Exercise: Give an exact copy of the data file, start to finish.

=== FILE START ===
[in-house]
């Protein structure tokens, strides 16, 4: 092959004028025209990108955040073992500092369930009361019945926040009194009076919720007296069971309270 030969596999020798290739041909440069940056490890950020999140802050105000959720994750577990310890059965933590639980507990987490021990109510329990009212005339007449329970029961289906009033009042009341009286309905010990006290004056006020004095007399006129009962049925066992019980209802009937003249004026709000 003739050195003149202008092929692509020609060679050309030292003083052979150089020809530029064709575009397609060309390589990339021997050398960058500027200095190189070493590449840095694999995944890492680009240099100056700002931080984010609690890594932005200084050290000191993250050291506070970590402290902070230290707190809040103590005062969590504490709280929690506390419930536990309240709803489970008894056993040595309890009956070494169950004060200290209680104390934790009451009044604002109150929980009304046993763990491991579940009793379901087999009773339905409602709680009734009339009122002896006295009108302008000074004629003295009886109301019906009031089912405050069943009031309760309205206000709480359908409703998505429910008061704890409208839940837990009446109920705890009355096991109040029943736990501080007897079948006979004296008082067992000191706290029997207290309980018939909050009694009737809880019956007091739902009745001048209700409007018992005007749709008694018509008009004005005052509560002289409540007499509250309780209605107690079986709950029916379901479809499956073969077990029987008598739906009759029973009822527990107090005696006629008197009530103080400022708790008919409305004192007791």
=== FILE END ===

[in-house]
């Protein structure tokens, strides 16, 4: 092959004028025209990108955040073992500092369930009361019945926040009194009076919720007296069971309270 030969596999020798290739041909440069940056490890950020999140802050105000959720994750577990310890059965933590639980507990987490021990109510329990009212005339007449329970029961289906009033009042009341009286309905010990006290004056006020004095007399006129009962049925066992019980209802009937003249004026709000 003739050195003149202008092929692509020609060679050309030292003083052979150089020809530029064709575009397609060309390589990339021997050398960058500027200095190189070493590449840095694999995944890492680009240099100056700002931080984010609690890594932005200084050290000191993250050291506070970590402290902070230290707190809040103590005062969590504490709280929690506390419930536990309240709803489970008894056993040595309890009956070494169950004060200290209680104390934790009451009044604002109150929980009304046993763990491991579940009793379901087999009773339905409602709680009734009339009122002896006295009108302008000074004629003295009886109301019906009031089912405050069943009031309760309205206000709480359908409703998505429910008061704890409208839940837990009446109920705890009355096991109040029943736990501080007897079948006979004296008082067992000191706290029997207290309980018939909050009694009737809880019956007091739902009745001048209700409007018992005007749709008694018509008009004005005052509560002289409540007499509250309780209605107690079986709950029916379901479809499956073969077990029987008598739906009759029973009822527990107090005696006629008197009530103080400022708790008919409305004192007791």